Why is Babylon’s Fall struggling on release day?

Why is Babylon’s Fall struggling on release day?

Babylon’s Fall, the first major Square Enix release of 2022, hasn’t got off to a great start. Developed by PlatinumGames – the team behind hits such as NieR: Automata, Bayonetta, and Metal Gear Rising – release day figures for the new action RPG aren’t very promising.

According to the latest stats from SteamDB, Babylon’s Fall saw a peak player count of 621 on Thursday, March 4th 2022. The online action game has also failed to break into Steam’s 50 current top sellers list at the time of writing. Of course, these numbers don’t indicate how many are playing on PS4 and PS5, and there’s a good chance inquisitive gamers may flood in over the weekend period.

However, Babylon’s Fall is unlikely to blow up in the way Square Enix had hoped it would, and that’s before the impending slew of critic reviews. If you’ve yet to play it you may be wondering why the game is struggling.

While PlatinumGames is held aloft for its work on a number of beloved action games, the studio’s track record is patchy to say the least. Not only that, Babylon’s Fall is its first proper attempt at a live service game – a market Square Enix has made numerous attempts to penetrate with titles such as Marvel’s Avengers and Outriders.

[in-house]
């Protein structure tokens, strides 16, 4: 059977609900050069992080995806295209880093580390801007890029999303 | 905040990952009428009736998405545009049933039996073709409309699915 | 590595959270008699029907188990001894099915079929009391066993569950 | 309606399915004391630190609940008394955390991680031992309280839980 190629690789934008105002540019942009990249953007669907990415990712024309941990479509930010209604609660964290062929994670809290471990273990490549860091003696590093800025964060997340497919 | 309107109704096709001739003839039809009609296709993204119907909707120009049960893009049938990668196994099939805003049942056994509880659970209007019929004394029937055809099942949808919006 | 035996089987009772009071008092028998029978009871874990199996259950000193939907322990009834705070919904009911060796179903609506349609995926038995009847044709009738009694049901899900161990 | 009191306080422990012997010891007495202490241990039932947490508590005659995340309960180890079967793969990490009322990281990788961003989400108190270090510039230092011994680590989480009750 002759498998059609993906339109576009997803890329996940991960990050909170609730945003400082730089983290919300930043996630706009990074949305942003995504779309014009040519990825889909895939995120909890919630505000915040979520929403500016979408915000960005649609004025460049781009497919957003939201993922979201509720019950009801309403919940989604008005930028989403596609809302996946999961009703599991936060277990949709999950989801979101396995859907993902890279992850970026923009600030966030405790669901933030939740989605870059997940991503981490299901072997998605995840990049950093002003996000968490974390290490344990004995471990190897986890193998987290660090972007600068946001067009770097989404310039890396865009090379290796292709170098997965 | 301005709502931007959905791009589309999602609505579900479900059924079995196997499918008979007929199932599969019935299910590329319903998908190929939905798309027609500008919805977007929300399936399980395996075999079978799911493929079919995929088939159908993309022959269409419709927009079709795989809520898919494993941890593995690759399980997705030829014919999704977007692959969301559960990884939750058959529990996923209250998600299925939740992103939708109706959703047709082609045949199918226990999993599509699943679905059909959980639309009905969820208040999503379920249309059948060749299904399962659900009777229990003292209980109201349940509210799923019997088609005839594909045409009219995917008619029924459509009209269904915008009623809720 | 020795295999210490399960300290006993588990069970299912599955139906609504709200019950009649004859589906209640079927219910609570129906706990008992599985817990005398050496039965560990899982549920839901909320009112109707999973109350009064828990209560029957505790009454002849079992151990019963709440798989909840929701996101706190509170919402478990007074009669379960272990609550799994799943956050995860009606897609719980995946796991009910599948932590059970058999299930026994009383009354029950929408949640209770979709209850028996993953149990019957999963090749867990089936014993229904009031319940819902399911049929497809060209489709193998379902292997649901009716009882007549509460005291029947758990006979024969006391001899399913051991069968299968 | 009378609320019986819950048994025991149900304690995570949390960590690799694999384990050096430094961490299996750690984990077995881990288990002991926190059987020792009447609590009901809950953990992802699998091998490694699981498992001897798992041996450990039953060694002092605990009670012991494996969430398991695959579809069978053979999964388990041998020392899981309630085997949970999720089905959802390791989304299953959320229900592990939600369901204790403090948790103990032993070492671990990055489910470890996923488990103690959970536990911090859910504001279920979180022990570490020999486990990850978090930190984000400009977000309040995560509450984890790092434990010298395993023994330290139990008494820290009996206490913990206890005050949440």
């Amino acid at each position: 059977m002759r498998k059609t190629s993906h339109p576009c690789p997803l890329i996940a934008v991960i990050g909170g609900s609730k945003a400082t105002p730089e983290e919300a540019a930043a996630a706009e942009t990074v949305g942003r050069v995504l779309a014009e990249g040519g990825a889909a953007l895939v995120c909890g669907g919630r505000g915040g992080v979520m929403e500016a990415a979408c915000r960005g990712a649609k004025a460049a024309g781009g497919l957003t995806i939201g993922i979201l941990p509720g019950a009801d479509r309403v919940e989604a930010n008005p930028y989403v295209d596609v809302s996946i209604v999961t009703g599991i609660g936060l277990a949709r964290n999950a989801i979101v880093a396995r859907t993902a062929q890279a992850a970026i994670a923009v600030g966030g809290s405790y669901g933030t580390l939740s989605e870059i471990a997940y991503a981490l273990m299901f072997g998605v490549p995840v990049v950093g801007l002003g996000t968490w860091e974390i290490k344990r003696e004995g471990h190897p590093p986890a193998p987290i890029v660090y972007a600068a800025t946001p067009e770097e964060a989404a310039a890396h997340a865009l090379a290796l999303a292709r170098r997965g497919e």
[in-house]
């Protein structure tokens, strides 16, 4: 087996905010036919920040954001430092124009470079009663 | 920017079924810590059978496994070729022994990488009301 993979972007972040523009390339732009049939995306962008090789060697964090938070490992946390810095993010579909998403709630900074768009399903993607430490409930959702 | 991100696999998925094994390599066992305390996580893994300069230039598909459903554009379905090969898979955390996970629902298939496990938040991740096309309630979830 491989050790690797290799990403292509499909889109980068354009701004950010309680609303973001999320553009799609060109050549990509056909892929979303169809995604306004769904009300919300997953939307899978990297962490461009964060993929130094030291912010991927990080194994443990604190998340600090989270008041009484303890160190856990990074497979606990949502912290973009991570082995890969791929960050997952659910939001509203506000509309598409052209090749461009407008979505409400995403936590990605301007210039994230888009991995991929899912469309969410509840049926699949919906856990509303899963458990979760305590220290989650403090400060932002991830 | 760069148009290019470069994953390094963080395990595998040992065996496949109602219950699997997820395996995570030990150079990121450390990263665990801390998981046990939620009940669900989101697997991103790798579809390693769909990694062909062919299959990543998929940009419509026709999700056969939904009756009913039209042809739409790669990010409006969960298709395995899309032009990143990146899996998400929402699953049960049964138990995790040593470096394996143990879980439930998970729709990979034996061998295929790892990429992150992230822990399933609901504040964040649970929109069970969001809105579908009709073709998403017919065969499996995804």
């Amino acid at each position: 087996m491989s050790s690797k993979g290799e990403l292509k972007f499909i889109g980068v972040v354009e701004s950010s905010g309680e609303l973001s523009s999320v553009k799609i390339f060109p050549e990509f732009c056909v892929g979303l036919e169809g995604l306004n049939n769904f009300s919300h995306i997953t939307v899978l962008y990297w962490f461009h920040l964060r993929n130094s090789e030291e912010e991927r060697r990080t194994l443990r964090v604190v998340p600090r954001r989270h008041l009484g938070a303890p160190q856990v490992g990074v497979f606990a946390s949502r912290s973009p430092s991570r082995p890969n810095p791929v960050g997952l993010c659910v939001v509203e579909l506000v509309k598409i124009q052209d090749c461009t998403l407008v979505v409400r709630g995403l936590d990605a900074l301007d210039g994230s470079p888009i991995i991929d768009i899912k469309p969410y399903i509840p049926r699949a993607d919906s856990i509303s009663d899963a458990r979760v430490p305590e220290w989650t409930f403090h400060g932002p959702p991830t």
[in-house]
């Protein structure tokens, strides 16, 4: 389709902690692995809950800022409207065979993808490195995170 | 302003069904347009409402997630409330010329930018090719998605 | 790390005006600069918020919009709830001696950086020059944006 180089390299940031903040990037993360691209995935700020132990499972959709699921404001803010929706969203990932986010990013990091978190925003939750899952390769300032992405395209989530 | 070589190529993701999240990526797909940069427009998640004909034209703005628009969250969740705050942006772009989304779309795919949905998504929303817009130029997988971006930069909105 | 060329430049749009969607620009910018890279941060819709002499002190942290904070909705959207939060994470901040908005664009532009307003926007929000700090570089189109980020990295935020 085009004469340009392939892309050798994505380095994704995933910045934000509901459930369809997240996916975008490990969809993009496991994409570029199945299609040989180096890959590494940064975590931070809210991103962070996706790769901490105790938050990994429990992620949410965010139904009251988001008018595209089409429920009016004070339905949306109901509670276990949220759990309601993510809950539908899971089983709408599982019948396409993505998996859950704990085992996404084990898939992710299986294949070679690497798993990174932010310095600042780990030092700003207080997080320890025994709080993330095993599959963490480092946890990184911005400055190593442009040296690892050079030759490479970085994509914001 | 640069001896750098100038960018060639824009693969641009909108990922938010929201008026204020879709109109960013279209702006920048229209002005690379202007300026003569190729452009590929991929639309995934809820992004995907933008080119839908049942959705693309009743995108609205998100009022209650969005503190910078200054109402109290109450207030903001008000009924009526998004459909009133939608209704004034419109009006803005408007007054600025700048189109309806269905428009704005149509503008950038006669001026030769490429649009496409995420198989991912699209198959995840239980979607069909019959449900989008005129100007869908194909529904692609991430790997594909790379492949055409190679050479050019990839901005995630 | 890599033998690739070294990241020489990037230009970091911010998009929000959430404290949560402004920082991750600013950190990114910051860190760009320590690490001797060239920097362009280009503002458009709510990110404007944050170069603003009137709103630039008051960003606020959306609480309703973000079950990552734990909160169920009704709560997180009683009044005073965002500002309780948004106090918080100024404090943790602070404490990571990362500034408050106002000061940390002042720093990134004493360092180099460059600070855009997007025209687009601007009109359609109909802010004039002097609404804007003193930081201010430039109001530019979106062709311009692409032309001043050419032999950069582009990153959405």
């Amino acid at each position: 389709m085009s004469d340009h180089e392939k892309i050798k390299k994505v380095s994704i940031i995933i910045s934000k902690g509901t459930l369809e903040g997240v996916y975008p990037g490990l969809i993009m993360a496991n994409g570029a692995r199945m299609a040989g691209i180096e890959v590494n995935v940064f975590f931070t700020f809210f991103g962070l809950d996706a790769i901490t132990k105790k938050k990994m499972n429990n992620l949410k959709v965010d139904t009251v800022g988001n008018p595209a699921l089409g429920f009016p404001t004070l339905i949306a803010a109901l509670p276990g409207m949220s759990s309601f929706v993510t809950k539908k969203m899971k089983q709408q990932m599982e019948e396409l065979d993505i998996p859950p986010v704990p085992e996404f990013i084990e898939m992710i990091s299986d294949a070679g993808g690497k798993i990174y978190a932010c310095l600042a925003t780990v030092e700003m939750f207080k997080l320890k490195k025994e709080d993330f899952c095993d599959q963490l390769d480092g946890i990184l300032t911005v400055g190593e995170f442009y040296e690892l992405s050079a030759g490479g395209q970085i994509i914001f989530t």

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Babylon’s Fall certainly has all the bells and whistles you’d associate with a live service game. On day one, there’s a battle pass, daily missions, login rewards, and plenty of ways to spend money on microtransactions. Square’s eagerness to monetise the game beyond its laughable £59.99 price tag is almost impossible to ignore. We explain more about Babylon’s Fall microtransactions here.

Then there’s the game itself, structured into missions designed to be replayed over and over. Each one is like a gauntlet and consists of several skirmishes against increasingly tough AI enemies. Despite the combat being fun in short bursts, repetition soon sets in, the game’s loot-based progression being transparent in its attempt to try and reel you in. It just doesn’t work.

Perhaps even more damning is how the game looks. We’re talking late PS2 era visuals here with some truly bland environments and ugly-ass character models. The fact Square Enix wants you to pay extortionate amounts for premium cosmetics is a joke. Again, Babylon’s Fall is priced at £59.99.

Thankfully, those even remotely curious to try the game can sink their teeth into the free demo without wasting their money.

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